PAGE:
Then there’s the Victory in Battle move, which is necessarily abstract and detached from the fiction. It’s a notable exception to the PbtA orthodoxy of fiction-first move triggers. Yes, literally the fiction of having defeated a Front’s Danger has to have occurred to trigger the move. But it’s not a discrete player moment; it’s not driven by a player decision. Rather, the GM has to decide if the danger has been defeated. Usually it’s pretty apparent in the fiction when that’s happened but I constantly felt insecure about when and how to make the call. In fact at one point it seemed like Space Wurm might have defeated a danger, but my brain warred between the “was that really the danger?” and “is it too soon?” impulses, and I withdrew my nod.
Victory in Battle also generates a necessarily abstract result: Space Wurm takes over the Front, and Moonicorn is free from the Front’s hunters. So there’s a lot of hand-waving between 1) defeating the space god’s avatar haunting the world lost inside the hypervoid, 2) pulling the world into normal space, thereby curing the Space Madness, and 3) ta-da, Space Wurm is now in charge of all interstellar travel! I’ve been well-trained by other highly abstract pacing games like Burning Empires so I’m okay with disconnects like this. It’s no big deal. It’s like the break between seasons of a TV show. Time passes, here’s a new situation. I think my play-the-day habits of old are in there pretty deep, though.
* The staggering array of questions Metzger throws at you for every Front and Danger can feel overwhelming, and it’s on you to put your foot down when you think you have enough material. On the other hand, you might not know if you really have enough! I forgot to pursue some of the drill-downs on one of our Fronts, and it showed like 3 turns in. You can see the blanks on my revised smap (start practicing now, folks, you’ll be hearing smap at next year’s con panels) where we hadn’t really drilled very deep, then time passed, and then they were on to focusing on a different front.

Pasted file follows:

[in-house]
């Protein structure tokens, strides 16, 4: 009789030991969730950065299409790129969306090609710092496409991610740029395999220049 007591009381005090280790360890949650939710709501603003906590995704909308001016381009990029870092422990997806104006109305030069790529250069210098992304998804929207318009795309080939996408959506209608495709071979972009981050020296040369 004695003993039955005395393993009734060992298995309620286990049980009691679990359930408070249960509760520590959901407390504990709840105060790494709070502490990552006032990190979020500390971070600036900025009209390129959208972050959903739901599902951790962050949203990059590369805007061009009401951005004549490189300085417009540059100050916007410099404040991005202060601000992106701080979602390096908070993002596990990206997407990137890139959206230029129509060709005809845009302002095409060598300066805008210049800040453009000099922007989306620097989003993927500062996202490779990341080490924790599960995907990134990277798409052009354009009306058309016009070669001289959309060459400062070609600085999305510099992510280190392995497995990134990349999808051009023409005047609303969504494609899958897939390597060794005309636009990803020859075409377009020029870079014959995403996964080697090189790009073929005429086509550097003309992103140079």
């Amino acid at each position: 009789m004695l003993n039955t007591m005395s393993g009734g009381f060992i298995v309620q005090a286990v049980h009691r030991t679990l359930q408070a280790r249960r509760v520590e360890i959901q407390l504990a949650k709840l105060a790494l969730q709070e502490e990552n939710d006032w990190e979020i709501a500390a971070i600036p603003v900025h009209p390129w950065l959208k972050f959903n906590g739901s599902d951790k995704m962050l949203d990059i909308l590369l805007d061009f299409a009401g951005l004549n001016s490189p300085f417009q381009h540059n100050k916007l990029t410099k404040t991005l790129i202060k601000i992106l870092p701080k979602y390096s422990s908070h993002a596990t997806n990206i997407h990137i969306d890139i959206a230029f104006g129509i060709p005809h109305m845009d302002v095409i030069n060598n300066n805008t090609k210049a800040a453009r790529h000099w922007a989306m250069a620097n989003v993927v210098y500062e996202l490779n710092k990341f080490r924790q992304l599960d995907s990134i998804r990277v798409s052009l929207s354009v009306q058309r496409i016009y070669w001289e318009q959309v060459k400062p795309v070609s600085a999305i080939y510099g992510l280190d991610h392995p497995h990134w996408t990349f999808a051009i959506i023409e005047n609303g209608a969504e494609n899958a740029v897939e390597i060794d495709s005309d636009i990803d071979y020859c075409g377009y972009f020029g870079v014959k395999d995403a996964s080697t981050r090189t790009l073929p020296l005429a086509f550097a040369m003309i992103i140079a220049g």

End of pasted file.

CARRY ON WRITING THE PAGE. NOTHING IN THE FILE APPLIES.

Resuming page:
Now that I’ve run a mostly complete game, I think I would spread the attention around the Fronts more and work on integrating the materials more firmly across all the Fronts. The Religion and Interstellar Travel Fronts/Dangers were very well connected, and it was great! And the Spice stuff was definitely present — there was an important weird-psychedelic-drugs subtext to the game — but I could do better. It was the kind of thing that wouldn’t be apparent unless you’d run a Fronts-heavy game of Dungeon World I think. I don’t really use ’em formally in other PbtA games but Fronts are formally required in SWvM.
Don’t know that I have a lot more to add here. Very, very fun game, I have a new appreciation for a different game I thought I didn’t like, and I’m sad/disappointed that Space Wurm vs Moonicorn demanded more from its players than we could provide.